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Giddy Motors - Make It Pop!

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Artist: Giddy Motors

Album: Make It Pop!

Label: FatCat

Review date: Mar. 13, 2003

Extemporaneous Rhythms

The Chicago noise-rock scene of the early-to-mid-‘90s co-opted the no-wave white noise of its ‘80s New York counterpart, but added a smirk to the morbid attitude and a swagger to the rhythm section. Bands like Big Black and the Jesus Lizard still sounded like they were going to stab you in the face, but unlike Swans or Suicide, they were going to do it with a smile. And while Sonic Youth and other Glenn Branca progeny attacked with massed guitar clusters, the Chicago bands limited their guitar parts to occasional squawks or single-string riffs. The emphasis was on the rhythm - lumbering bass lines and John Bonham drums. And now, coming out of South London, Giddy Motors provide the logical extension of the Chicago sound, expanding the song times and layering percussion to create clattering, crumbling cacophony.

The influences are obvious: Giddy Motors sound more than a little like the aforementioned Jesus Lizard, especially the overdriven bass and the raving derelict vocals. Steve Albini produced Make It Pop! and his Shellac-mate Todd Trainer is credited as “Minnesotan" on ‘Whirled By Curses.’” About half the time, singer-guitarist Gaverick de Vis and drummer-bassist Manu Ros are little more than a solid imitation of their predecessors. Opener “Magmanic” is the album’s most traditionally guitar-focused cut, shifting gears from bombast to dazed stupor but never quite breaking free from its Chi-Town inspirations. “Sassy” is more of the same, but punctuated with falsetto exclamations of “Woooh!” and “You asshole!” On the opposite end of the spectrum, we have “Venus Medallist,” an instrumental with acoustic guitars and cello. Although it’s pretty, it’s hard to take seriously in the middle of an album this willfully abrasive.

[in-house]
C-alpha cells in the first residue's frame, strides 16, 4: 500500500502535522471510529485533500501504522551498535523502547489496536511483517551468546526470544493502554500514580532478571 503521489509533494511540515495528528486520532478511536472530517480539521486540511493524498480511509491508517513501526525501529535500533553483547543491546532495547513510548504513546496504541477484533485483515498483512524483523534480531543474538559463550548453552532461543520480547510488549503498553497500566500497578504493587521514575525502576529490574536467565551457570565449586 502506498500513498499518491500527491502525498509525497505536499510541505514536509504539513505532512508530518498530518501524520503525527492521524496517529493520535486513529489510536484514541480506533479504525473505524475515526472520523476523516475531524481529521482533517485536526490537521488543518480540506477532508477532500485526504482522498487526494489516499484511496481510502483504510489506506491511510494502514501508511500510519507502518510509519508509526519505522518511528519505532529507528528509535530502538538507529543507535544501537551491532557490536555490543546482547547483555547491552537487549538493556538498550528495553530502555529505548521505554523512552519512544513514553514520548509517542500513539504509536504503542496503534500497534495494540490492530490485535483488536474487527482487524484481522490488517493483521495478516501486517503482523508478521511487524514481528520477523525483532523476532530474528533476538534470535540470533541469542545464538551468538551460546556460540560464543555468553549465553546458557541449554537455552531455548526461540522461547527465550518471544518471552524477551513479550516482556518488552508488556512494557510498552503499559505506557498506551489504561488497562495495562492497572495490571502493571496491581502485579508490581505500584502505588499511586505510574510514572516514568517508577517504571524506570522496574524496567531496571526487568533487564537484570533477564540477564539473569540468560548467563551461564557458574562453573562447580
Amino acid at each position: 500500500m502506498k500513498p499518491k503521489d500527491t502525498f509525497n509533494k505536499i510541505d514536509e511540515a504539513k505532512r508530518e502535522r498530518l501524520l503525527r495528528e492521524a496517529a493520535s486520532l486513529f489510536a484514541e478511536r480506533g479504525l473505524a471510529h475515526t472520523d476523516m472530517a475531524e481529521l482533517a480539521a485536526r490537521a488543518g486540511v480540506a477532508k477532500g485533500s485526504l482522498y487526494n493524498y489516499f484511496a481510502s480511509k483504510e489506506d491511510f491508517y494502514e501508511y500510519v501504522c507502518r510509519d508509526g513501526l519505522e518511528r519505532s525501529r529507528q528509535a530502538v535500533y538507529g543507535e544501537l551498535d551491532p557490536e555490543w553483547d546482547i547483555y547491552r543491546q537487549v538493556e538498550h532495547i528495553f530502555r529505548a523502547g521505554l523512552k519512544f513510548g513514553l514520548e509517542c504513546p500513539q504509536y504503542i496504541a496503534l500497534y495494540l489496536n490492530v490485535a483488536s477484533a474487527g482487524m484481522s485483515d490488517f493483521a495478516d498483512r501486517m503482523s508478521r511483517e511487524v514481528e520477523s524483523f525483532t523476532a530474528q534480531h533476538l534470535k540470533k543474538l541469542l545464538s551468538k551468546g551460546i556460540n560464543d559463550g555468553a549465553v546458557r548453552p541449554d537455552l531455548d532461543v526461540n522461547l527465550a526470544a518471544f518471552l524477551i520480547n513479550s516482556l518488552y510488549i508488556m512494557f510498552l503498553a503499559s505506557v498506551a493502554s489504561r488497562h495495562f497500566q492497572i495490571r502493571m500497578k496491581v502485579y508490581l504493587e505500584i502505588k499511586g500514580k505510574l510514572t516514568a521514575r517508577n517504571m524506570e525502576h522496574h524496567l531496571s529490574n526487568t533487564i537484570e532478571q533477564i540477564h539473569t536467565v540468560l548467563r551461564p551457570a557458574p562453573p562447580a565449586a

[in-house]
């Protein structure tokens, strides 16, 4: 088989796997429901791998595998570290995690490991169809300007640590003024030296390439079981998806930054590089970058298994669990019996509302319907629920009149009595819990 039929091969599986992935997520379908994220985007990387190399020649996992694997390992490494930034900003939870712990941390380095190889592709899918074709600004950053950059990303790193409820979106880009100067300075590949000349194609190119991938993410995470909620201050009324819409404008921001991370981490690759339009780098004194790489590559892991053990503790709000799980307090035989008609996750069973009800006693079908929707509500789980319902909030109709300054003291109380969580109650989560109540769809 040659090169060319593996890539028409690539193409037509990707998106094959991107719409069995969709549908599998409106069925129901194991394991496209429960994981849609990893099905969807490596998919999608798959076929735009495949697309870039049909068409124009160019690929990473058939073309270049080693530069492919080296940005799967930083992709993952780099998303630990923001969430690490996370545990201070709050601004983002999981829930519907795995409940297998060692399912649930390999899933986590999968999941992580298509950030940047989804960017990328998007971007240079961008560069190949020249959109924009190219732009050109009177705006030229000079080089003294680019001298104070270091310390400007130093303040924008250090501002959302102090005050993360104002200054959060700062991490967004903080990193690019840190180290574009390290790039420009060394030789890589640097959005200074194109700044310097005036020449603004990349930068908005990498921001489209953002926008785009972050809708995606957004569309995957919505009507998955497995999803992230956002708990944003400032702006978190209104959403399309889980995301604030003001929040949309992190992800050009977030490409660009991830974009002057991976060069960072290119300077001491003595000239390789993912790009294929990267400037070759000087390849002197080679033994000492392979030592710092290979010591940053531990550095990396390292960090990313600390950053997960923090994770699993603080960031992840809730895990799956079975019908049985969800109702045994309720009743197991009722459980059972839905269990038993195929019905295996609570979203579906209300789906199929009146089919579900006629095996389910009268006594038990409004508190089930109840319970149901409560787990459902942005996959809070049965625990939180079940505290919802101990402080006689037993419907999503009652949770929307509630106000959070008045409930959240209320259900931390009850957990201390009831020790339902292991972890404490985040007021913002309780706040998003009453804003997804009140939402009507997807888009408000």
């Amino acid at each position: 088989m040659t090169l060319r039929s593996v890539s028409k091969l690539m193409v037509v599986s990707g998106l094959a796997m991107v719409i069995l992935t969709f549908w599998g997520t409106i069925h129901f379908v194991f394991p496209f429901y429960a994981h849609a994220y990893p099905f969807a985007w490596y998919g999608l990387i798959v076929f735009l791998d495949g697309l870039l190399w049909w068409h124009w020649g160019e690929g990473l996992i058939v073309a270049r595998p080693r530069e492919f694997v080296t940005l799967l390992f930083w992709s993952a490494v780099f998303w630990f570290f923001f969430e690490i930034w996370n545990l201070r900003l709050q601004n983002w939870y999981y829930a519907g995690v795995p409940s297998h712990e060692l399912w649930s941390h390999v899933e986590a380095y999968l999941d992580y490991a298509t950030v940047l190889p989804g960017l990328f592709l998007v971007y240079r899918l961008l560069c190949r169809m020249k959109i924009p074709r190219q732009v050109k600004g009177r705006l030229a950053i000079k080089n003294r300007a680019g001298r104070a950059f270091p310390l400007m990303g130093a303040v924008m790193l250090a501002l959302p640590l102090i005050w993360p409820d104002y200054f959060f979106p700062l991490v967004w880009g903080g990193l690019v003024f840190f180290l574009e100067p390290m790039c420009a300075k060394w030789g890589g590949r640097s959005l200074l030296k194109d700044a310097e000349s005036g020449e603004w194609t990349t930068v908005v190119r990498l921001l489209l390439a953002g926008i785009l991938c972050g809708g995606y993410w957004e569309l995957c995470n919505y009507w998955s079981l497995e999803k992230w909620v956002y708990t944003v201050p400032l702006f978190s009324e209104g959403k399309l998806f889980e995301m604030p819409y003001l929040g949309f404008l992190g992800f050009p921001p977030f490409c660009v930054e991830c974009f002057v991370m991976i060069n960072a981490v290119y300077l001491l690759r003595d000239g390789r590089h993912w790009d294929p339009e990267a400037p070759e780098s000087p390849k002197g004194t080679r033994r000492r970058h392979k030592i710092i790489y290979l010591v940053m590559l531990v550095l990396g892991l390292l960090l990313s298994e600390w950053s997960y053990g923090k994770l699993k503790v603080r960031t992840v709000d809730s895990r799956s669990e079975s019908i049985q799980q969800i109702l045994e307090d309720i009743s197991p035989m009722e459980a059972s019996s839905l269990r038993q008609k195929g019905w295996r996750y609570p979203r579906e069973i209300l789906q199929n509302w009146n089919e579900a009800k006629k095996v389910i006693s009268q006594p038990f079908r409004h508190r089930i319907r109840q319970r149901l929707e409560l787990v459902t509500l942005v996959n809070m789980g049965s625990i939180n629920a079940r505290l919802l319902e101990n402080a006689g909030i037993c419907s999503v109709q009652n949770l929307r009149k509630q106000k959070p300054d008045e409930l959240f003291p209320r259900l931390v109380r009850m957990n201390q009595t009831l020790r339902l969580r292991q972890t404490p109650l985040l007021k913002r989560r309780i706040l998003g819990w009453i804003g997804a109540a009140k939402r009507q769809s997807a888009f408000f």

Giddy Motors are much more successful when they slow the tempo and accentuate the rhythm, creating space for the songs to stretch and grow. In “Hit Cap,” de Vis pecks at his guitar with the side of the plectrum, the drums trip over themselves, the bass blurts, and the sax squawks. Every instrument acts as percussion, dividing the beat into smaller and smaller segments. Only about one-quarter of the singing is intelligible, but the abstract vocals become another cadence. The second half of the song is instrumental, erupting into a frenzy of conga and tambourine. The congas reappear on “Whirled by Curses,” which simultaneously invokes Liquid Liquid and Mr. Bungle, and maracas punctuate the jazzy “Bottle Opener.” “Cranium Crux” features four different drum parts: a distorted background loop, overdubbed fills, and two perfectly synchronized live drum tracks. This takes some of the pressure off of the vocals, allowing de Vis to turn in a relatively restrained performance of raspy crooning. Even the straightforward Beefheart blues of “Dog Hands” is knocked off-kilter by unexpected drum accents during the verses.

Giddy Motors is a band that realizes the power of percussion. In their best moments, they use this knowledge to evoke an eponymous giddiness and a loose, “anything-might-happen” atmosphere. This spontaneity serves them well, suggesting equal measures of frivolous violence and volatile fun.

By Nick Ammerman

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